Ever since I laid eyes on Miss Mustard Seed’s furniture, I have wanted to learn how to achieve that look… that genuine I’ve-been-around-for-centuries-look! Well, thanks to the blogging conference that I attended last weekend, I had the opportunity to take a painting class with Miss Mustard Seed herself… you best believe I was on the front row!!
Miss Mustard Seed (Marian) has been a long time blog-idol of mine! I met her for the first time back in May, at Luckett’s May Fair, where I was lucky enough to purchase her grandmother’s vanity, that yes, she had painted! Ever since then, I had been studying that piece.. how did she make it look like that?!? Well, friends… Marian and Shaunna from Imperfectly Perfect spent two hours teaching me how (well, it wasn’t just me, but wouldn’t that have been cool?!)
I listened oh-so-intently, asking questions as we went along. These gals taught us three amazing painting techniques… I’ll attempt to share with you how to accomplish all three. But first, MILK PAINT!! If you have never used milk paint, it comes in a powder form that you mix with water. I have used Marian’s milk paint before, but each time I use it I have a different consistency, so I was anxious to see how SHE would mix it!!
Well, I guess I was doing it right!! To mix the paint, start with your powder in a plastic cup. We added water slowly, while stirring with a
stir stick handle of a paintbrush (they ran out of stir sticks). See no one is perfect! And you keep adding… and mixing… until you get the consistency you want. Now, try it out! If it’s too runny, thin, or transparent, add more powder. If your brush drags along the surface or is chunky, add more water.
As much as I like chunky, not in my milk paint! I got the seal of approval from Marian on my mix!
Now for the three painting techniques:Restoration Hardware-ish The Layered Look Drift Wood/Wash
We had several pieces of molding that we used to practice each technique. Shaunna gave a great tip to write the instructions for each finish on the back of the piece of wood. So I pried the paintbrush from my fingers long enough to jot down the instructions!
Finish One: Restoration Hardware-ish1. Paint one coat of Annie Sloan paint in Pure White. 2. Let Dry. 3. Paint a second coat of Annie Sloan paint in French Linen. 4. Let Dry. 5. Take a moist cloth (we used old t-shirts) and rub off the paint as desired.
(In some places, I took it back to the white, in others I took it back to the raw wood. It’s whatever your preference is.)
Here’s Shaunna’s Example of the Restoration Hardware-ish finish…
Finish Two: The Layered Look1. Paint one coat of Annie Sloan paint in Aubusson. 2. Let Dry. 3. Apply Resisting Agent (We used Vaseline, hemp oil, and wax. More about this below.) 3. Paint a second coat of Annie Sloan paint in French Enamel. 4. Let Dry. 5. Take a dry cloth and rub off the paint as desired. You will need to apply pressure.
As for the resisting agents, a couple tips, Marian has a great wax that she sells with her paint line, but she was honest is sharing that any wax will work! A candle, a crayon, anything! Think back to when you were in 2nd grade and you did those crayon/water color paintings. Remember? Anywhere you had crayon, the paint didn’t stick. Same idea here! And the same goes for the Vaseline and the hemp oil, wherever you apply it, the paint will either crackle or chip, creating a very authentic look! I just LOVE it!!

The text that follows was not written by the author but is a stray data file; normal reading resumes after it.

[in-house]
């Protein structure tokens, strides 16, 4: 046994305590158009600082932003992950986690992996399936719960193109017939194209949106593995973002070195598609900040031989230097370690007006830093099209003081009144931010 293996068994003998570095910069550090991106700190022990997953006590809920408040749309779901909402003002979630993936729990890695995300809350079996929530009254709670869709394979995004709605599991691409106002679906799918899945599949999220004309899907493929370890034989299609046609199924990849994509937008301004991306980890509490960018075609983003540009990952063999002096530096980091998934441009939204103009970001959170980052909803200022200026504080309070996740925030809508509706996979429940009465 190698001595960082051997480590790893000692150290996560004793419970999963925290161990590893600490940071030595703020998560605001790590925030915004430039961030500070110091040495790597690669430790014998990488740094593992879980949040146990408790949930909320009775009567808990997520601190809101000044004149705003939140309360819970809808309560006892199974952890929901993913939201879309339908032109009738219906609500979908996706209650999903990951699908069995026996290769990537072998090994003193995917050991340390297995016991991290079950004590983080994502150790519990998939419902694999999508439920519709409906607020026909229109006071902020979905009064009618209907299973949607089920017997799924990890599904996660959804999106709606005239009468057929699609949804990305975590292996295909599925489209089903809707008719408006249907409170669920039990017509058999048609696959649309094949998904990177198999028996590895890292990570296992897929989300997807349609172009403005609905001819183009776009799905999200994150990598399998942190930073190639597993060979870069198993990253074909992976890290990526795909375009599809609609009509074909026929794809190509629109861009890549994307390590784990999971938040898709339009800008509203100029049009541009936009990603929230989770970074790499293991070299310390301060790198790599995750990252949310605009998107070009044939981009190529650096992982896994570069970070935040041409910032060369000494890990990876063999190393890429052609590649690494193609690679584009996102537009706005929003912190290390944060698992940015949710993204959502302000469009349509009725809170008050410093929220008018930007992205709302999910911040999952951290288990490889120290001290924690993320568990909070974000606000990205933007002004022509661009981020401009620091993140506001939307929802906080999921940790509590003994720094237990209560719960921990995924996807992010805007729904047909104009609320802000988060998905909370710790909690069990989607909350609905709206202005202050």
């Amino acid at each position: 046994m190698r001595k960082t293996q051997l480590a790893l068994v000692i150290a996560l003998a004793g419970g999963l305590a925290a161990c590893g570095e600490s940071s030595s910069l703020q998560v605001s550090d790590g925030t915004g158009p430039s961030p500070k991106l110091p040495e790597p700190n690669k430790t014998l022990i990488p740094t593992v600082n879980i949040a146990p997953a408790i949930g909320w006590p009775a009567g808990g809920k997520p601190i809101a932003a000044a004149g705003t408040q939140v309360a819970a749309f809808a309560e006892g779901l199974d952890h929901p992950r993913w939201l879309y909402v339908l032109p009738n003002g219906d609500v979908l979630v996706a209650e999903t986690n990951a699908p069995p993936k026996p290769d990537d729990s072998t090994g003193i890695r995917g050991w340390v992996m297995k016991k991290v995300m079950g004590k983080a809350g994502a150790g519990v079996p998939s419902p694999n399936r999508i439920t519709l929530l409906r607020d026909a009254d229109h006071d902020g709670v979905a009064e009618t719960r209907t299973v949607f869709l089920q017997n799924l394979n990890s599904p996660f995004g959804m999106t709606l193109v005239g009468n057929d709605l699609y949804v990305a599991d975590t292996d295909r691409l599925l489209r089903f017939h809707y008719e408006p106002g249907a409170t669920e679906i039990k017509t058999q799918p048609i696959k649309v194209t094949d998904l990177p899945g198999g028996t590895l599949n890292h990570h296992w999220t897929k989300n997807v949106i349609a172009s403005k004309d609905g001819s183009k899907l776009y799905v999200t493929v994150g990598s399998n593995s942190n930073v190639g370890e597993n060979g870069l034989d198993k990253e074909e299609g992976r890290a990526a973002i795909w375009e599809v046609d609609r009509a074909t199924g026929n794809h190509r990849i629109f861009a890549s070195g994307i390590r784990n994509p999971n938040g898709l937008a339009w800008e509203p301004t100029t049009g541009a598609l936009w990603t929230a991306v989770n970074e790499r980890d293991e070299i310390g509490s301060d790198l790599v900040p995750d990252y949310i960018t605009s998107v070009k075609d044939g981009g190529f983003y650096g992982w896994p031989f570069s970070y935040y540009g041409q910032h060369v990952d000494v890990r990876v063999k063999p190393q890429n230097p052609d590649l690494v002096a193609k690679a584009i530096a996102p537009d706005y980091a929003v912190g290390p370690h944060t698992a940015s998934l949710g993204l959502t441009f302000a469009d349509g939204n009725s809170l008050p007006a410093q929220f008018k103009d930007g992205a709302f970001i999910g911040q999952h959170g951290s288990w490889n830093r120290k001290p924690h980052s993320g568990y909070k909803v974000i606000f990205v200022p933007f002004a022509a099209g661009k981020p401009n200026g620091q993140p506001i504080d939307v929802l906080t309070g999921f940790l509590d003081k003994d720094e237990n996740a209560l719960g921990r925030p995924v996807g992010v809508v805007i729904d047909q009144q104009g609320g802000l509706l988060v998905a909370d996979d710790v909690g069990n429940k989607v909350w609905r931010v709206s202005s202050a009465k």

Here’s Marian’s example of the Layered Look…
Be still my heart! This is one of my favorite pieces by Marian!
Finish Three: The Drift Wood Wash
(Are we having fun yet, or what?!?! This one is the most in depth!)1. Paint one coat of Miss Mustard Seed paint in Typewriter. 2. Let Dry. 3. In a separate cup mix Miss Mustard Seed paint (one part shutter gray & one part grainsack) 4. Admire the BEAUTIFUL color you just created! 5. Paint a second coat of the custom Miss Mustard Seed paint. 6. Let Dry. 7. Hurry! Now rub off some of the second coat BEFORE it dries! Not all of it, just some. 8. Let Dry. 9. Dry brush Annie Sloan paint in Ironstone on top.
If you are not familiar with the dry brush technique, take your dry brush, dip in the paint, and then dab on a cloth or paper towel to remove the access. You want the brush to be as dry as possible, but still have paint on it. And then lightly brush the paint on in the areas that you like!! You can’t mess it up!! If you do, just paint it again!
Here’s Marian’s example of the Drift Wood Wash Finish…
I love the ‘frenchiness’ of this finish!
After we completed the three finishes, we played with waxes… dark wax, furniture wax, clear wax, ear wax, ha ha!! Just kidding. And that’s just a personal preference as to what you like. One handy tip from Marian when it comes to wax, if you will be selling your furniture outside, or putting it outside at your house, DON’T wax it! It will get warm in the heat and become sticky!! Good to know!!
So, how did I do?? Well, you tell me…
I’m just smitten over the looks that I achieved and I have these two gals to thank for it!!
Thank you, both for teaching such an amazing class!!
I leave you with this quote that I jotted down from Marian as she was talking about painting furniture…
“When you do you, that’s what makes you successful” – Miss Mustard Seed
And here’s a handy image you can pin if you want to refer back to this tutorial later!!
Until next time,
Vintage News Junkie
Full Disclosure: I wasn’t compensated in any way for this post. I just love these gals and the information that they shared at Haven Conference 2013.